The ABCs of moral responsibility

In the previous post, I argued that Pope Benedict had gratuitously insulted Muslims — a serious screw-up.

Some readers leaped to the conclusion that I was defending Islamic terrorism. In my view, such criticism is a moral non-sequitor. Here’s why.

Imagine that you are the parent of two children, Po and Laa-Laa. (Teletubbie names — I wanted to avoid anything ethnic-specific.)

You are in another room when the trouble starts. It takes a while to sort out what happened, because both children are angry and Po is crying. Eventually it becomes clear that Po poked Laa-Laa in the arm repeatedly. Laa-Laa asked her to stop, to no avail. Finally she got so frustrated that she slugged Po in the shoulder.

You’re the parent. Which child’s behaviour do you correct?

The right answer — or so it seems to me — is to correct both children.

Laa-Laa could have asked you to do something about Po’s behaviour, instead of taking matters into her own hands. She certainly shouldn’t have resorted to violence.

But Po is not blameless in this conflict. By persistently “bugging” Laa-Laa, she “started it”. Thus Po must come in for some correction as well.

The point is this: to find fault with Po is not to exonerate Laa-Laa.

I don’t mean to speak down to anyone, but I suggest this analysis is part of the ABCs of moral reasoning. Laa-Laa is responsible for her misconduct; Po is responsible for hers (even if we regard Po’s misconduct as a lesser offence).

Let’s shift our attention back to Pope Benedict. He is no toddler on life’s journey. He is a learned man in a discipline (theology) which specializes in distinguishing right from wrong.

Moreover, as the Pope, his words carry extraordinary weight. He has to choose those words very carefully, because friends and foes alike will parse every sentence.

A well-known text in James says, “Not many of you should become teachers, my brothers, for you know that we who teach will be judged with greater strictness” (3:1). The text obviously applies to Pope Benedict.

Being the Pope doesn’t elevate Benedict above criticism: it exposes him to a more stringent judgement than one might apply to, say, the pastor of a local church.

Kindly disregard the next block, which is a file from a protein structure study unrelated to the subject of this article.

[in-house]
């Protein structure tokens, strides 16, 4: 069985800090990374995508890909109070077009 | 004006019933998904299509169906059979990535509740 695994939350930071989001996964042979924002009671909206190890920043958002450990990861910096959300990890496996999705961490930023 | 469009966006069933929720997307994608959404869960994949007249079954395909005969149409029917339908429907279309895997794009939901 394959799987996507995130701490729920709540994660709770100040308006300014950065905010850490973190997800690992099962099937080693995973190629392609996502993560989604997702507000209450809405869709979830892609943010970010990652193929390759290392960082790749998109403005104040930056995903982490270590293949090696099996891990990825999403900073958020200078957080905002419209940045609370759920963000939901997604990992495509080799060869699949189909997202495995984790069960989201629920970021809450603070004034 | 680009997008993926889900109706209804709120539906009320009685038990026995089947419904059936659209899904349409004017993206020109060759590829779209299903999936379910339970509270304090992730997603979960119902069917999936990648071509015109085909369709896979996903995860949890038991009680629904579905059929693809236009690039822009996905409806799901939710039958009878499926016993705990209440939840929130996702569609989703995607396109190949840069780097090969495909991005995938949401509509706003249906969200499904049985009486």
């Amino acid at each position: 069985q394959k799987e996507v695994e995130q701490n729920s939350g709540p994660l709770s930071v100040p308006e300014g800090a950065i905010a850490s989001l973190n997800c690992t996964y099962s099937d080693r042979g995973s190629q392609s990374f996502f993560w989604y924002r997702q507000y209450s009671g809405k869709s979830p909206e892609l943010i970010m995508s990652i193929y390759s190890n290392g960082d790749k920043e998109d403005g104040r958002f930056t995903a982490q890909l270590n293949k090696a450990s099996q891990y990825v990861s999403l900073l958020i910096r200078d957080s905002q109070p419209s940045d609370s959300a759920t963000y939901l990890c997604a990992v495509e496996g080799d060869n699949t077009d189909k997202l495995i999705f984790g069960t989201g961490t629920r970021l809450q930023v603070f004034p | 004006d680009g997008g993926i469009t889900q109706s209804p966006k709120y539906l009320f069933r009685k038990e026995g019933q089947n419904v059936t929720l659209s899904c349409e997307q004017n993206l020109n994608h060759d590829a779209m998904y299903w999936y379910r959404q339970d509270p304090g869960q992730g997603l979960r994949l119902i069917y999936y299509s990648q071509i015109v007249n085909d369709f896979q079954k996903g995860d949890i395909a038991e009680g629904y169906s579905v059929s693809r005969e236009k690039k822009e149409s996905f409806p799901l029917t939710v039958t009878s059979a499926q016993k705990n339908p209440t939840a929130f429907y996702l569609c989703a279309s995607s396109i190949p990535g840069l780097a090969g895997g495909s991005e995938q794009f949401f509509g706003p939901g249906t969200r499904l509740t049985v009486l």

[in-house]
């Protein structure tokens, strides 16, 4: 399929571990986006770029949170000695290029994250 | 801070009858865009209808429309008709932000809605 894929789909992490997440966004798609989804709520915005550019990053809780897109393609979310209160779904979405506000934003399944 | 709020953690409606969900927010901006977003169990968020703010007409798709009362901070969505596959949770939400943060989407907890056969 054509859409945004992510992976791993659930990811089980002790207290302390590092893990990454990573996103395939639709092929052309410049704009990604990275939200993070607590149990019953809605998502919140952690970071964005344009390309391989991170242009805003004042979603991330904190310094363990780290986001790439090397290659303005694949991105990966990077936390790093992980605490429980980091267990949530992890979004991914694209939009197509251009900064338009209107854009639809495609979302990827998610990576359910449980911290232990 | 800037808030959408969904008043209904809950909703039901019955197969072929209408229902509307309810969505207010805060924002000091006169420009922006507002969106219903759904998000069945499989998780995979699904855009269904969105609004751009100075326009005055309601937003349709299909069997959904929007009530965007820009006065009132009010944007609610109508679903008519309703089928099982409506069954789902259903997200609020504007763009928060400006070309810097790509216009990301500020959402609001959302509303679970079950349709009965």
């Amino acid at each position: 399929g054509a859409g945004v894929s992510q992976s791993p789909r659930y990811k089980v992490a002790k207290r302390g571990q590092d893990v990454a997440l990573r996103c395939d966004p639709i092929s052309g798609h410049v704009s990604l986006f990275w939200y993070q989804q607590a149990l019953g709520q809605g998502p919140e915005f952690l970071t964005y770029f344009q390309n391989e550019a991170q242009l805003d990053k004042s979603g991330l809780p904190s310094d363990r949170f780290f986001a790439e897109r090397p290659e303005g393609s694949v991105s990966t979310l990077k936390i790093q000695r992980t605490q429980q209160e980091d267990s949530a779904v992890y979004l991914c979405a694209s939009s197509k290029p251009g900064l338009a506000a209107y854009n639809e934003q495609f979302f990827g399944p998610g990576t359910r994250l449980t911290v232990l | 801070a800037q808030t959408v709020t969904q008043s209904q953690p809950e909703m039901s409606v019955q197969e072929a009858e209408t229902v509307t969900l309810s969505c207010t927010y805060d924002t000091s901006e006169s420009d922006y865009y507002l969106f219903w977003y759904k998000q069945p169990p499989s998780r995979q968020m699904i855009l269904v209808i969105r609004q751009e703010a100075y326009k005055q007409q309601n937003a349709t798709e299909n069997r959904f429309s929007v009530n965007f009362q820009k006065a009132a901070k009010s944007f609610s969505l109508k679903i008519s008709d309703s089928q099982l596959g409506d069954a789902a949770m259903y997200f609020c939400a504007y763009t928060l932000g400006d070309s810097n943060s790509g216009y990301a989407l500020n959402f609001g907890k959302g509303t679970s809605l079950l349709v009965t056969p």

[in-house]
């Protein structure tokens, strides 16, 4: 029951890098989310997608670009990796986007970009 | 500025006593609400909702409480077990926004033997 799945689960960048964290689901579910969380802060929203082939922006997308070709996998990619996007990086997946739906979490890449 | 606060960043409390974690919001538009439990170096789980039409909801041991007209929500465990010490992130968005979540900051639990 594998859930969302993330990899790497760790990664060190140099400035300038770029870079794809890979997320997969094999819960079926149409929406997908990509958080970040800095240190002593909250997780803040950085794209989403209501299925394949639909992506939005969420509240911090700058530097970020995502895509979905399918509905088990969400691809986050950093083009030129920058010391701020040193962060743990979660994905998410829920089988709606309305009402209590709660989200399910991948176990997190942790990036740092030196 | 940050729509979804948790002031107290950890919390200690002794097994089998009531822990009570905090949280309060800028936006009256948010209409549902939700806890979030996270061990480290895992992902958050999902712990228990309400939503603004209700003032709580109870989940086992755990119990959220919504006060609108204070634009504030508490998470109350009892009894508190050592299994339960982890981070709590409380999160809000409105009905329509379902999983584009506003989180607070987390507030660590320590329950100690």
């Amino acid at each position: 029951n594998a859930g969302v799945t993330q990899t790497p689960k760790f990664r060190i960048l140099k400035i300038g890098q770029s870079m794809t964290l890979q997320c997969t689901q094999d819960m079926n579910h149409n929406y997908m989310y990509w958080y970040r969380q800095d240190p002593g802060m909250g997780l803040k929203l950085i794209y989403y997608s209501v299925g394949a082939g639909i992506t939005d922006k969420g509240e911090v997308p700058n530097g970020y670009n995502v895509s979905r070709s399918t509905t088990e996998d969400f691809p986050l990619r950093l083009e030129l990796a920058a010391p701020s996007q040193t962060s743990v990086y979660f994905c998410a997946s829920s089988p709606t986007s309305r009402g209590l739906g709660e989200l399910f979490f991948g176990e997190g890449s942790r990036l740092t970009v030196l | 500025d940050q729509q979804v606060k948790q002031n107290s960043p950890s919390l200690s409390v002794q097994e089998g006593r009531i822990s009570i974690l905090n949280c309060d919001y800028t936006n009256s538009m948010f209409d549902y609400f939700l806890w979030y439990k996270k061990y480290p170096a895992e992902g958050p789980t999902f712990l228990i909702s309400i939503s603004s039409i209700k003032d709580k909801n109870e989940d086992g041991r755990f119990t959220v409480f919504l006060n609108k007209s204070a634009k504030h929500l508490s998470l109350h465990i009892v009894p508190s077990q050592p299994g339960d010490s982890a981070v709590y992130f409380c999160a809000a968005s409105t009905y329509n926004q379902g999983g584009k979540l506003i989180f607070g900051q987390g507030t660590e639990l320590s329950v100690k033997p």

Now a quick comment on Pope Benedict’s apology. I don’t want to belabour my point, but apologies are relevant in this context.

Did Pope Benedict take responsibility for offending Muslims? Not in his first apology. As the current issue of Macleans puts it:

Benedict, 79, may despise contemporary moral relativism, but that didn’t stop him from issuing a thoroughly modern “I’m sorry if anyone was distressed by my comments” statement of contrition.

I haven’t followed Pope Benedict’s subsequent apologies, so maybe he has done better since then.

I sure hope so! Because he’s the Pope: he ought to know his ABCs.

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copyright © 2006

Scripture quotations are from The Holy Bible, English Standard Version, copyright 2001 by Crossway Bibles, a division of Good News Publishers. Used by permission. All rights reserved.

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Pope Benedict seriously screws up

Out of context, here’s what Pope Benedict said:

Show me just what Mohammed brought that was new, and there you will find things only evil and inhuman, such as his command to spread by the sword the faith he preached.

The context? He was quoting a 14th century Byzantine Emperor. According to media reports, he did not say whether he agreed or disagreed with the Emperor. But presumably there was some point to quoting that text: i.e., to assert that Muslims need to renounce any recourse to violence.